Karl Racine
Karl Racine

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Anyone worried that the District’s newest elected office wouldn’t adapt quickly to the realities of District politics can set their minds at ease. Several nights a week, all five would-be attorneys general put Wilson Building regulars to shame with their sharp elbows at candidate forums. OG AG candidate Paul Zukerberg slams his opponents as mere “aspirational” to his “perspirational” campaign, while Edward “Smitty” Smith never fails to bring up his hardscrabble Anacostia upbringing. Hopeful Lorie Masters even has a TV ad.

But maybe no one is better positioned to enjoy the new office than Karl Racine, who’s taken a leave of absence from white-shoe law firm Venable to run for the job. With a gushing endorsement from the Washington Post editorial board and an election board’s lottery victory that gave him the first spot on the ballot, Racine is well-positioned in the little-watched race. They’re both killer advantages that Racine makes sure to note on his street signs.

Racine isn’t betting everything on Post diehards and chance, though. He’s also loaned or given his campaign $450,000 since the race began, giving him a $40,000 cash advantage over his nearest rival as of Oct. 10.

Racine, 51, has another asset: six years as the managing partner at Venable. While Masters and Zukerberg rival him in years of experience, Racine has the best claim to replicating his abilities overseeing hundreds of lawyers in the Office of the Attorney General.

“I have the right experience for the job,” Racine said at a forum Monday. “And don’t be fooled, it’s a big job.”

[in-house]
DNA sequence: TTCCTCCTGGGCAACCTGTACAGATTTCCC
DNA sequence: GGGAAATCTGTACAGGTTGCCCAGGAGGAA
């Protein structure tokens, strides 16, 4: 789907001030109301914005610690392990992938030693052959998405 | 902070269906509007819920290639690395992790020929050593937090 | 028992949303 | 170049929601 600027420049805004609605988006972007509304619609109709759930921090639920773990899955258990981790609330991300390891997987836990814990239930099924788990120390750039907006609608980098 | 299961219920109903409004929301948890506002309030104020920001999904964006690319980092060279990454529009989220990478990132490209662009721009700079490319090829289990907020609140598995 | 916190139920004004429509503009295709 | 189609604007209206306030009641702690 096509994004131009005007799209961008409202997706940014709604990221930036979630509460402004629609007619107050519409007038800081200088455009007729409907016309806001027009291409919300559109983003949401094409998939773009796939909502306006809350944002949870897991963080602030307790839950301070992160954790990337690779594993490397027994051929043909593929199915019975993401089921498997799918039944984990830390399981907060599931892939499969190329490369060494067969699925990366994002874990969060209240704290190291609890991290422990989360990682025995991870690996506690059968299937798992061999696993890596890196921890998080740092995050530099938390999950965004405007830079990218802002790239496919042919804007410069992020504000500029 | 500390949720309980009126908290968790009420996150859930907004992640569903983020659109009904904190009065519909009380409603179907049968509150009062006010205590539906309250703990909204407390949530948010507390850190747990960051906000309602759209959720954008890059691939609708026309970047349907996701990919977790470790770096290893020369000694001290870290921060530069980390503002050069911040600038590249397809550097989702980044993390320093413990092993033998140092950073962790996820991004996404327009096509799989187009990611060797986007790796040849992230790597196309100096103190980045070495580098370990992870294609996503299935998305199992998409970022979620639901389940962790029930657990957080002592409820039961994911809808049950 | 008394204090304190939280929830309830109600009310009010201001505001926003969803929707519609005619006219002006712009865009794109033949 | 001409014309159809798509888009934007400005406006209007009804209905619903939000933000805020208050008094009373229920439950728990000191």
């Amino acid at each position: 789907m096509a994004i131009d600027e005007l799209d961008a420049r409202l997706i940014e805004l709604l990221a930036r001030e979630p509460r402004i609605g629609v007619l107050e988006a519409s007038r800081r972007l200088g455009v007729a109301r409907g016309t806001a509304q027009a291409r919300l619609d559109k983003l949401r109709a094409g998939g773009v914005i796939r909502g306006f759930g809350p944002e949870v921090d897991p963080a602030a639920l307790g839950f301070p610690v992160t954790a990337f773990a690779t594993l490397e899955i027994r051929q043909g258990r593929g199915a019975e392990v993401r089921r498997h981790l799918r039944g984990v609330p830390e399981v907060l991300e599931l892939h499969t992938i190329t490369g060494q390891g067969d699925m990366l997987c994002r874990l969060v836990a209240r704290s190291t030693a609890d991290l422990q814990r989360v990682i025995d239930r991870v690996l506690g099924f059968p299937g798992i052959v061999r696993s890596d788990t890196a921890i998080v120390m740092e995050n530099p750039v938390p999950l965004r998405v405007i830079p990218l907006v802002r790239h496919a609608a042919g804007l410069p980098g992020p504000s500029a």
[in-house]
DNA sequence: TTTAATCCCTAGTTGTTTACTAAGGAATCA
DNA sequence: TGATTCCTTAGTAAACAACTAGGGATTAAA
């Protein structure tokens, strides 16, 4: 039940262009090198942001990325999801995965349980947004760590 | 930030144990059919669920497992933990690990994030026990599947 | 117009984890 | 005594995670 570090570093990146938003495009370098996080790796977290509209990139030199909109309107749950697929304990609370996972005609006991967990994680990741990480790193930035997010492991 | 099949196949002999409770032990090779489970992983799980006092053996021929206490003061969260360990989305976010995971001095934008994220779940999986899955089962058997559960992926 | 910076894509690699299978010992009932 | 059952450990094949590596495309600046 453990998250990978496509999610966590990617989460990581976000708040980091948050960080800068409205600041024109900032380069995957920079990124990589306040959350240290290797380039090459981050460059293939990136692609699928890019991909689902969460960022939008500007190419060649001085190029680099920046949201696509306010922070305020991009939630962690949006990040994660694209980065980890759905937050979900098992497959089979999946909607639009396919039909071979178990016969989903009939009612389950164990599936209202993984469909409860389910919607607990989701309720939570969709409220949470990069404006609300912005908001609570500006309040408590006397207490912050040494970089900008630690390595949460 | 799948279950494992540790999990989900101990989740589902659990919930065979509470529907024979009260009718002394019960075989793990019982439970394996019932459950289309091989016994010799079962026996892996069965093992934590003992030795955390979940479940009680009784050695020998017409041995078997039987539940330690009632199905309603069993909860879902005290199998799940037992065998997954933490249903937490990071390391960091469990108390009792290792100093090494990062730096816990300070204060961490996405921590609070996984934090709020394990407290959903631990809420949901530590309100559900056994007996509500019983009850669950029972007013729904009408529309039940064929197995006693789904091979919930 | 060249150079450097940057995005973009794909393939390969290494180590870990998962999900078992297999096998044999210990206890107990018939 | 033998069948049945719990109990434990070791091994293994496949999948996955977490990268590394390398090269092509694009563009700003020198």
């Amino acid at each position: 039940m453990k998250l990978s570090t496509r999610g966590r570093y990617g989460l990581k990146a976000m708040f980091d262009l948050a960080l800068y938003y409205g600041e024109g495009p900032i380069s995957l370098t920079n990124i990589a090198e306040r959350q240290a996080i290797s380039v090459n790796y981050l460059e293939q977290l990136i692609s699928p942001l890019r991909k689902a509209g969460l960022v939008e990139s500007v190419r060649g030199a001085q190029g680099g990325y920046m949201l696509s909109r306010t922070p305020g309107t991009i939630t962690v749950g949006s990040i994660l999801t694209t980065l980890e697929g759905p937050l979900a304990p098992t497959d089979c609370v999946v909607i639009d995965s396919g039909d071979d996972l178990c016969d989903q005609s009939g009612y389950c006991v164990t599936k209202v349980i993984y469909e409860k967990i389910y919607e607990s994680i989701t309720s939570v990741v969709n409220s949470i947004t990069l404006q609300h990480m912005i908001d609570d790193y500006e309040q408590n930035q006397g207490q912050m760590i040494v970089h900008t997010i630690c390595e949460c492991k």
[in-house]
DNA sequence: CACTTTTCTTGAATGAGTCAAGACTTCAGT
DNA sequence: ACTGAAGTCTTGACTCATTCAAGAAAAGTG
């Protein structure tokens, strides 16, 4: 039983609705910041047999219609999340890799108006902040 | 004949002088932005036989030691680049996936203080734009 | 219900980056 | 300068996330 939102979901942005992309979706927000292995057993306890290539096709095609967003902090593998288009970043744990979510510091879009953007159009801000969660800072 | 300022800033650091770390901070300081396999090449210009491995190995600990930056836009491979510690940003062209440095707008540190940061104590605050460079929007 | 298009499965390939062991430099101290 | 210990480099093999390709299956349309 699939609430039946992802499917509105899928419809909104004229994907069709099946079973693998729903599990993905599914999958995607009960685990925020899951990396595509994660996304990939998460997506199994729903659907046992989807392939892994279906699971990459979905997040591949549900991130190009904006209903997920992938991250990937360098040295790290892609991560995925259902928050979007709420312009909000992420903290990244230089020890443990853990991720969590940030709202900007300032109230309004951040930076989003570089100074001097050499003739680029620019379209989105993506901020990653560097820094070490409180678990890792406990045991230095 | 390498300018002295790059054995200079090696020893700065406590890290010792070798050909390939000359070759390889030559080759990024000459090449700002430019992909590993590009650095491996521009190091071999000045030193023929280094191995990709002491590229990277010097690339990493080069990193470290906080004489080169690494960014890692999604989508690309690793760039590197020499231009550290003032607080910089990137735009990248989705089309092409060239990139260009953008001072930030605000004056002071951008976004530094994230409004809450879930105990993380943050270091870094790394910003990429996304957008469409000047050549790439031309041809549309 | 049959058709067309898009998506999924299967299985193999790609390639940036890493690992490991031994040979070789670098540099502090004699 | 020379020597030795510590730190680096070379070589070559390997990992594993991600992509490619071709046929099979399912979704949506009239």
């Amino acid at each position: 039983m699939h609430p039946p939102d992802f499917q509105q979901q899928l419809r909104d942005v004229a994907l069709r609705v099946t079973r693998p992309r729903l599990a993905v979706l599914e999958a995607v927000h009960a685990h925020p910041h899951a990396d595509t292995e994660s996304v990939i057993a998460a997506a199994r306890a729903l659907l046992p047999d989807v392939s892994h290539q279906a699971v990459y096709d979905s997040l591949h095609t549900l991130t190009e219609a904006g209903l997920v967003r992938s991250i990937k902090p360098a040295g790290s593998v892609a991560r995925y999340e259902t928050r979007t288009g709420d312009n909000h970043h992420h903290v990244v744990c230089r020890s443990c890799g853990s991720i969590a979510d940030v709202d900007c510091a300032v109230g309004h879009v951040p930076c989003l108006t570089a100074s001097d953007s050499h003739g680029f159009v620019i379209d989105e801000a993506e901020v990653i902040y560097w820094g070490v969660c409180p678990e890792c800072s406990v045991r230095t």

Racine’s legal prominence isn’t without its downsides. He defended disgraced ex-Councilmember Harry Thomas Jr. after Thomas stole grant money meant for kids, a fact that inspired a parody Twitter account to dub him “Korrupt Karl.” Venable’s work on behalf of District contractor Whiting-Turner Contracting looks to be the main target of an “ethics pledge” from Smitty’s campaign that Racine refused to sign. (Then again, neither did the other three candidates.)

None of that has managed to diminish Racine’s other advantages. But federal and District reports on Venable’s billing suggest that Racine’s management of the firm may not be the asset that he claims it is. While Racine ran the firm, according to the audits, Venable overbilled its clients—including the District—by hundreds of thousands of dollars.

When Venable partners elected Racine to be managing partner in 2006, they also made him the first African-American managing partner of one of the country’s top 100 law firms.

It was a historic “first” that came with staggering amounts of responsibility. According to the American Bar Association’s Law Practice magazine, a managing partner’s duties including monitoring a firm’s billing, ethics, and finances, as well as supervising staff. Seeing all that Racine handled for six years, LL can hardly begrudge him $450,000 to toss away on political ambition. (Neither Racine nor Venable would comment for this article.)

To hear Racine tell it, he used his position to recruit more black lawyers, all while managing Venable through a recession. But the audits suggest that not everything was always well at Venable—at least not for some of its clients.

In 2009, with Racine almost three years into his position as managing partner, the Treasury Department’s Troubled Asset Relief Program hired Venable to work on its post-financial crisis bank bailouts. The resulting collaboration would become a model in how not to handle outside legal work on the program.